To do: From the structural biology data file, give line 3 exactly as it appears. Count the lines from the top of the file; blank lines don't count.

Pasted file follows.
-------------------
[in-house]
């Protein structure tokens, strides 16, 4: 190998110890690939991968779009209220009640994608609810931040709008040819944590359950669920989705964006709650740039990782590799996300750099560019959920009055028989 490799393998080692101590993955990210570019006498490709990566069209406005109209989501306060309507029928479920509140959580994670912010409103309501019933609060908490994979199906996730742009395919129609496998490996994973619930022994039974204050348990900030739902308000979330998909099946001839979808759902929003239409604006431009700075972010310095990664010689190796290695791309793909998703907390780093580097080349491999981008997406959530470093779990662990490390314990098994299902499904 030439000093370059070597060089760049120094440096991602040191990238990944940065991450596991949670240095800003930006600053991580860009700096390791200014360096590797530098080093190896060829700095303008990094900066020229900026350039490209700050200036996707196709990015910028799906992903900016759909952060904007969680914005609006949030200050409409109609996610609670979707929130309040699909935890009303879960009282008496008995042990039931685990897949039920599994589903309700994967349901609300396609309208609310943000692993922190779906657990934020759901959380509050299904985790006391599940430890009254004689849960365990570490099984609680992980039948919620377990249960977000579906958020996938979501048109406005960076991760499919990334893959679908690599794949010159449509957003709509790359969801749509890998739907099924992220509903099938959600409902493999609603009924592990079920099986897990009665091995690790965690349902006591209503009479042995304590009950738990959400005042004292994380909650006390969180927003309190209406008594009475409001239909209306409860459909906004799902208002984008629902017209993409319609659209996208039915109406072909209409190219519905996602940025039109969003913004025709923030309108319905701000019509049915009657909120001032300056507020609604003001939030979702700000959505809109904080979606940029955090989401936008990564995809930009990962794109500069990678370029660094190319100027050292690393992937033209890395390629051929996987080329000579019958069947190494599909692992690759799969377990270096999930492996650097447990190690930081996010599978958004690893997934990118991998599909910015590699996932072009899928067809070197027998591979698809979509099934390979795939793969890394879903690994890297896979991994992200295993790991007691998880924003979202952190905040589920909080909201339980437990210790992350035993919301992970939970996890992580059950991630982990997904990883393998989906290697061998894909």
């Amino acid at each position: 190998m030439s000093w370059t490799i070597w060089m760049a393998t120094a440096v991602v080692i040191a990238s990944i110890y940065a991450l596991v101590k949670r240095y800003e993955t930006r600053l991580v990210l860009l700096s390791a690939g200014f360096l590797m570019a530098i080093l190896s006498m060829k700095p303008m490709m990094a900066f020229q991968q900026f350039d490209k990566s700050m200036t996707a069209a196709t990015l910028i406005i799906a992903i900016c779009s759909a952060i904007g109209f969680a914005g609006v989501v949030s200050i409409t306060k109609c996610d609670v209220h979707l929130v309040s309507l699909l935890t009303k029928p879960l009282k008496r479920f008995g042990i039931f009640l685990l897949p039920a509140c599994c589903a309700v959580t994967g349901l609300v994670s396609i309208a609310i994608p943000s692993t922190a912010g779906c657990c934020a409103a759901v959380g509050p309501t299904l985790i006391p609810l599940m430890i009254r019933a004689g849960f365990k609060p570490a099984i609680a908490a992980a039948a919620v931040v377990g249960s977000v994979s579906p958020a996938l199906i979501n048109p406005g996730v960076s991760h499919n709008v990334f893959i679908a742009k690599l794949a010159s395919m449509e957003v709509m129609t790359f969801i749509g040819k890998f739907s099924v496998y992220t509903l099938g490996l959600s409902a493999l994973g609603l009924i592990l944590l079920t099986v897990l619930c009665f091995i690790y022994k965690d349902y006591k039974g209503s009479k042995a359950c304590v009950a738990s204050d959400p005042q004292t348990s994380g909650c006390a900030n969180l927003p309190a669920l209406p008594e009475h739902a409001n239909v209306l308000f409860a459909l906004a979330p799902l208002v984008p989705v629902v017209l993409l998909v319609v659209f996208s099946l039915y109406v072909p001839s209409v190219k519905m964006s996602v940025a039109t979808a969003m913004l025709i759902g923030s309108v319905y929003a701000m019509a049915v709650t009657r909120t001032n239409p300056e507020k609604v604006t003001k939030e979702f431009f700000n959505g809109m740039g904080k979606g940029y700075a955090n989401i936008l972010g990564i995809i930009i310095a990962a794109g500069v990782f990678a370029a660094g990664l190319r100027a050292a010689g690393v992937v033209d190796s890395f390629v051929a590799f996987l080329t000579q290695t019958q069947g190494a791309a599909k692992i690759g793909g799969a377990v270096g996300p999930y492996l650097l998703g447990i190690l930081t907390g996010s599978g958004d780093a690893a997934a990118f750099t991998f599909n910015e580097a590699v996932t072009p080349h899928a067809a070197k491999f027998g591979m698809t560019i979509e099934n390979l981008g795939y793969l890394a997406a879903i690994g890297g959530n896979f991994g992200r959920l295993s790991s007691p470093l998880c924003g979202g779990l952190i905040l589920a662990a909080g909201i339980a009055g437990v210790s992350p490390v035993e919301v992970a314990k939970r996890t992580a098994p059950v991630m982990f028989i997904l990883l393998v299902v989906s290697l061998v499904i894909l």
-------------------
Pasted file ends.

């Amino acid at each position: 190998m030439s000093w370059t490799i070597w060089m760049a393998t120094a440096v991602v080692i040191a990238s990944i110890y940065a991450l596991v101590k949670r240095y800003e993955t930006r600053l991580v990210l860009l700096s390791a690939g200014f360096l590797m570019a530098i080093l190896s006498m060829k700095p303008m490709m990094a900066f020229q991968q900026f350039d490209k990566s700050m200036t996707a069209a196709t990015l910028i406005i799906a992903i900016c779009s759909a952060i904007g109209f969680a914005g609006v989501v949030s200050i409409t306060k109609c996610d609670v209220h979707l929130v309040s309507l699909l935890t009303k029928p879960l009282k008496r479920f008995g042990i039931f009640l685990l897949p039920a509140c599994c589903a309700v959580t994967g349901l609300v994670s396609i309208a609310i994608p943000s692993t922190a912010g779906c657990c934020a409103a759901v959380g509050p309501t299904l985790i006391p609810l599940m430890i009254r019933a004689g849960f365990k609060p570490a099984i609680a908490a992980a039948a919620v931040v377990g249960s977000v994979s579906p958020a996938l199906i979501n048109p406005g996730v960076s991760h499919n709008v990334f893959i679908a742009k690599l794949a010159s395919m449509e957003v709509m129609t790359f969801i749509g040819k890998f739907s099924v496998y992220t509903l099938g490996l959600s409902a493999l994973g609603l009924i592990l944590l079920t099986v897990l619930c009665f091995i690790y022994k965690d349902y006591k039974g209503s009479k042995a359950c304590v009950a738990s204050d959400p005042q004292t348990s994380g909650c006390a900030n969180l927003p309190a669920l209406p008594e009475h739902a409001n239909v209306l308000f409860a459909l906004a979330p799902l208002v984008p989705v629902v017209l993409l998909v319609v659209f996208s099946l039915y109406v072909p001839s209409v190219k519905m964006s996602v940025a039109t979808a969003m913004l025709i759902g923030s309108v319905y929003a701000m019509a049915v709650t009657r909120t001032n239409p300056e507020k609604v604006t003001k939030e979702f431009f700000n959505g809109m740039g904080k979606g940029y700075a955090n989401i936008l972010g990564i995809i930009i310095a990962a794109g500069v990782f990678a370029a660094g990664l190319r100027a050292a010689g690393v992937v033209d190796s890395f390629v051929a590799f996987l080329t000579q290695t019958q069947g190494a791309a599909k692992i690759g793909g799969a377990v270096g996300p999930y492996l650097l998703g447990i190690l930081t907390g996010s599978g958004d780093a690893a997934a990118f750099t991998f599909n910015e580097a590699v996932t072009p080349h899928a067809a070197k491999f027998g591979m698809t560019i979509e099934n390979l981008g795939y793969l890394a997406a879903i690994g890297g959530n896979f991994g992200r959920l295993s790991s007691p470093l998880c924003g979202g779990l952190i905040l589920a662990a909080g909201i339980a009055g437990v210790s992350p490390v035993e919301v992970a314990k939970r996890t992580a098994p059950v991630m982990f028989i997904l990883l393998v299902v989906s290697l061998v499904i894909l």